Recently I participated in a class “Healing the Wounds of Trauma” which focused on helping people in the local church respond appropriately to people who are hurting in a way that is helpful as opposed to making them feel unfaithful.

We talked about “a wound of the heart.” Some life experiences are painful and can cause deep suffering which could be life-long. This is trauma. Trauma is a deep wound of the heart and the mind and takes time to heal. Trauma hurts every part of us.  In one lesson it was stated: “Trauma is a deep wound of the heart and mind that takes a long time to heal. It hurts every part of our lives: how we relate to others, how our body feels, what we think about, and how much we can trust God. It can make us feel separated from God and others. When a person experiences a distressing event or series of events, such as abuse, a bad accident, rape or other sexual violence, combat, or a natural disaster, they may have an emotional response called trauma.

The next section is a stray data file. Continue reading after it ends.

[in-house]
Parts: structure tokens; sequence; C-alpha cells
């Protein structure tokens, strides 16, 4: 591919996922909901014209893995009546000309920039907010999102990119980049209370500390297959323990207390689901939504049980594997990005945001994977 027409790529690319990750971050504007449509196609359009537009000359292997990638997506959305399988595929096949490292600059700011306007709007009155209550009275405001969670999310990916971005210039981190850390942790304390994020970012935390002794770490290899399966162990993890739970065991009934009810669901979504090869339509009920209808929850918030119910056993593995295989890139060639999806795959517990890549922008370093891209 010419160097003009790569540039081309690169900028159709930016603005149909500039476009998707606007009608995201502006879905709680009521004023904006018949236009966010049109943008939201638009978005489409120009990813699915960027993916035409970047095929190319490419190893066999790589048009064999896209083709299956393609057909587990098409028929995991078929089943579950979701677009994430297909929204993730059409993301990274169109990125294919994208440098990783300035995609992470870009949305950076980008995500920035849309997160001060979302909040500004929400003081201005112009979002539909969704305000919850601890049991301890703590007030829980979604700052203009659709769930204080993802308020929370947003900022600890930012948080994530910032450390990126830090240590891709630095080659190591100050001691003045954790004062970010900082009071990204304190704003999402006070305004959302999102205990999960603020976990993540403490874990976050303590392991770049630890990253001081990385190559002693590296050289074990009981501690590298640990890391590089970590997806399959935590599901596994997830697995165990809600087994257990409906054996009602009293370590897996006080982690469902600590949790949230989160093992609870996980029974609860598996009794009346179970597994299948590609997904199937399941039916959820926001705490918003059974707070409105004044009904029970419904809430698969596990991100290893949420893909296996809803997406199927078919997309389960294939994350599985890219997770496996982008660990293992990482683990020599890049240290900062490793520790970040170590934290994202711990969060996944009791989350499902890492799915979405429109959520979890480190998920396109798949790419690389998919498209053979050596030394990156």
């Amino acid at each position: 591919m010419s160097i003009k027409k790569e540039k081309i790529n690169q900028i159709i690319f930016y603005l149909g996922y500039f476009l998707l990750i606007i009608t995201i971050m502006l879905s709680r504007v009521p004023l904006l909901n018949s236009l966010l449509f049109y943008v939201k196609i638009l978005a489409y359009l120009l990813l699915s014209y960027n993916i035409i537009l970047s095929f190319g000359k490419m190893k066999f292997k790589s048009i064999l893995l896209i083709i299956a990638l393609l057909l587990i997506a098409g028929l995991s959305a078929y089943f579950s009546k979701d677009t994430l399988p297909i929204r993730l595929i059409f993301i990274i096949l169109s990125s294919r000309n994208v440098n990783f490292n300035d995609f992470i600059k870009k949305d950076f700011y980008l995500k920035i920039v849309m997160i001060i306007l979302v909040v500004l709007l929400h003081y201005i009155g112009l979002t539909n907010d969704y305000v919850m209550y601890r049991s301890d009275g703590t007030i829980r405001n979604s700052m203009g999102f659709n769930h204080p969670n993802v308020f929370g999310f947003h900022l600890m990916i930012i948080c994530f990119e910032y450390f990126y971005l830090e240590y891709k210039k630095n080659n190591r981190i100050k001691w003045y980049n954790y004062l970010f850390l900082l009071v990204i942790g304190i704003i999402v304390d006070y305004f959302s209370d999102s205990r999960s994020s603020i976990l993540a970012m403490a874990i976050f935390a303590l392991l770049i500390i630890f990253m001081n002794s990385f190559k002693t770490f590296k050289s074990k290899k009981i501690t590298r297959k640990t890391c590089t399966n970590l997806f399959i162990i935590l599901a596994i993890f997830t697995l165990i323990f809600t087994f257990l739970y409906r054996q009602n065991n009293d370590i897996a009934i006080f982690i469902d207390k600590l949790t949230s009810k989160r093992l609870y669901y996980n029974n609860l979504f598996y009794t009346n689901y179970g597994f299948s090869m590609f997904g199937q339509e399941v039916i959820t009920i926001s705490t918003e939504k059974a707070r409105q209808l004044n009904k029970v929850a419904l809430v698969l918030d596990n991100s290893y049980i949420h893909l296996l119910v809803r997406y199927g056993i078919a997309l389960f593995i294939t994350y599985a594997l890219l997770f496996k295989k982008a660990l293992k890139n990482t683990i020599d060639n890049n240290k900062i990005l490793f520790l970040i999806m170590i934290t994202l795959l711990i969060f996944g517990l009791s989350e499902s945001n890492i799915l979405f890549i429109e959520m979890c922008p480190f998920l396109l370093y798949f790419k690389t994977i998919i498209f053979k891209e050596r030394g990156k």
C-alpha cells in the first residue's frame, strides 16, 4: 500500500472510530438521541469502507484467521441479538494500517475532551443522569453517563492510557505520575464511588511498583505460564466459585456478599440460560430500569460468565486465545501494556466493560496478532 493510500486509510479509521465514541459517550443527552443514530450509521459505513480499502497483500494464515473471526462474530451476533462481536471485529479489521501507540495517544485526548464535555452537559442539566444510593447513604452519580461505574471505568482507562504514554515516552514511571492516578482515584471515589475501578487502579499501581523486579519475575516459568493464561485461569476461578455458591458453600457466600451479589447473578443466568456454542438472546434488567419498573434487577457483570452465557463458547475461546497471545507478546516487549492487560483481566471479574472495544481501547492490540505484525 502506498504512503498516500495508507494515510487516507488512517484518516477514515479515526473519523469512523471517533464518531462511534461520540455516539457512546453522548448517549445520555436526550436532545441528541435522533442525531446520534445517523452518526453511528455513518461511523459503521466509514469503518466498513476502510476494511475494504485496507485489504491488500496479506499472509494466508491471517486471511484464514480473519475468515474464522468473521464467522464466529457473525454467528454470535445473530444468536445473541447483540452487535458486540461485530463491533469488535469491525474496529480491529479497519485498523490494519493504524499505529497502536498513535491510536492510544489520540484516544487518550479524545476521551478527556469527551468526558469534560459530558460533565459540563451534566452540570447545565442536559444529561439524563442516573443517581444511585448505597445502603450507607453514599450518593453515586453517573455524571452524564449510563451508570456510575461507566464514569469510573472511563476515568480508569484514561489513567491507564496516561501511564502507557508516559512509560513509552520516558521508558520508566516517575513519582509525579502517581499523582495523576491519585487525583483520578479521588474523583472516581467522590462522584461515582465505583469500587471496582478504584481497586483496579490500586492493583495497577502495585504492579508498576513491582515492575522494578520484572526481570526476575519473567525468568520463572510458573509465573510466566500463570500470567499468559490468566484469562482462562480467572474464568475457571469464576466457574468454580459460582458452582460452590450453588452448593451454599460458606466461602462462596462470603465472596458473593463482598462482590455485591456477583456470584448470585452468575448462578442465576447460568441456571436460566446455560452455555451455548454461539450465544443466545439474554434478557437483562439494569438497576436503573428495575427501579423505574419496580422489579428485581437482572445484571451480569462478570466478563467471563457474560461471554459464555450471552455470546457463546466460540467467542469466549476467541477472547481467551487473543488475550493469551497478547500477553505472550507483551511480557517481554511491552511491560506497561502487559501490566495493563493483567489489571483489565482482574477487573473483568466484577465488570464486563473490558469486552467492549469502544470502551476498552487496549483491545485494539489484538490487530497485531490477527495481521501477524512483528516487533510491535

Immediate reactions after a traumatic event include shock and denial, while more long-term reactions may include mood swings, relationship challenges, flashbacks, and physical symptoms. These responses may be concerning to the person experiencing them and those around them, but they are normal responses to traumatic events.

While the trauma itself was unavoidable and the responses are normal, they can still be problematic and dangerous. Professional support from a mental health professional such as a psychologist or psychiatrist can help with coping and recovery.

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